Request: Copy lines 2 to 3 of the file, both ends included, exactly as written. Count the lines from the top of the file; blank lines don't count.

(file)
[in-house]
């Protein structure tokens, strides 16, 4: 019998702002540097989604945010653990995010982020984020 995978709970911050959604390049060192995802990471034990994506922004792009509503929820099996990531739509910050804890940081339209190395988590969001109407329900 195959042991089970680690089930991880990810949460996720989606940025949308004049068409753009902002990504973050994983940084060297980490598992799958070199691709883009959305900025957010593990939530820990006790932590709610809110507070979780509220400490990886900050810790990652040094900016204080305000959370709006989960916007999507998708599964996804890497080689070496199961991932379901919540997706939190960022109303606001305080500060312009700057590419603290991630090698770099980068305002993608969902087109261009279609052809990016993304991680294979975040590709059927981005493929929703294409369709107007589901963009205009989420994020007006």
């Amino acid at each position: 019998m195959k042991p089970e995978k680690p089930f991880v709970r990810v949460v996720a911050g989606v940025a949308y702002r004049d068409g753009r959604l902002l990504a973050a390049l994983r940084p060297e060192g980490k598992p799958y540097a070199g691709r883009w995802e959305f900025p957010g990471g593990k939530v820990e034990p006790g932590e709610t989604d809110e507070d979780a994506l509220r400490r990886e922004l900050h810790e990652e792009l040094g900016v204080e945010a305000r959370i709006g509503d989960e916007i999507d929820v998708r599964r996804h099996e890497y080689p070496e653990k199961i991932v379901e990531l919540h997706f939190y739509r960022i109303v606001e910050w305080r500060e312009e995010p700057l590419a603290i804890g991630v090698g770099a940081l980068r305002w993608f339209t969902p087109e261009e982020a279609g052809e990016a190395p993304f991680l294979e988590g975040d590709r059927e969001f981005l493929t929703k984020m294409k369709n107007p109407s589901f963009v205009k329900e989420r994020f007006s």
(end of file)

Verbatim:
């Protein structure tokens, strides 16, 4: 019998702002540097989604945010653990995010982020984020 995978709970911050959604390049060192995802990471034990994506922004792009509503929820099996990531739509910050804890940081339209190395988590969001109407329900 195959042991089970680690089930991880990810949460996720989606940025949308004049068409753009902002990504973050994983940084060297980490598992799958070199691709883009959305900025957010593990939530820990006790932590709610809110507070979780509220400490990886900050810790990652040094900016204080305000959370709006989960916007999507998708599964996804890497080689070496199961991932379901919540997706939190960022109303606001305080500060312009700057590419603290991630090698770099980068305002993608969902087109261009279609052809990016993304991680294979975040590709059927981005493929929703294409369709107007589901963009205009989420994020007006």
């Amino acid at each position: 019998m195959k042991p089970e995978k680690p089930f991880v709970r990810v949460v996720a911050g989606v940025a949308y702002r004049d068409g753009r959604l902002l990504a973050a390049l994983r940084p060297e060192g980490k598992p799958y540097a070199g691709r883009w995802e959305f900025p957010g990471g593990k939530v820990e034990p006790g932590e709610t989604d809110e507070d979780a994506l509220r400490r990886e922004l900050h810790e990652e792009l040094g900016v204080e945010a305000r959370i709006g509503d989960e916007i999507d929820v998708r599964r996804h099996e890497y080689p070496e653990k199961i991932v379901e990531l919540h997706f939190y739509r960022i109303v606001e910050w305080r500060e312009e995010p700057l590419a603290i804890g991630v090698g770099a940081l980068r305002w993608f339209t969902p087109e261009e982020a279609g052809e990016a190395p993304f991680l294979e988590g975040d590709r059927e969001f981005l493929t929703k984020m294409k369709n107007p109407s589901f963009v205009k329900e989420r994020f007006s």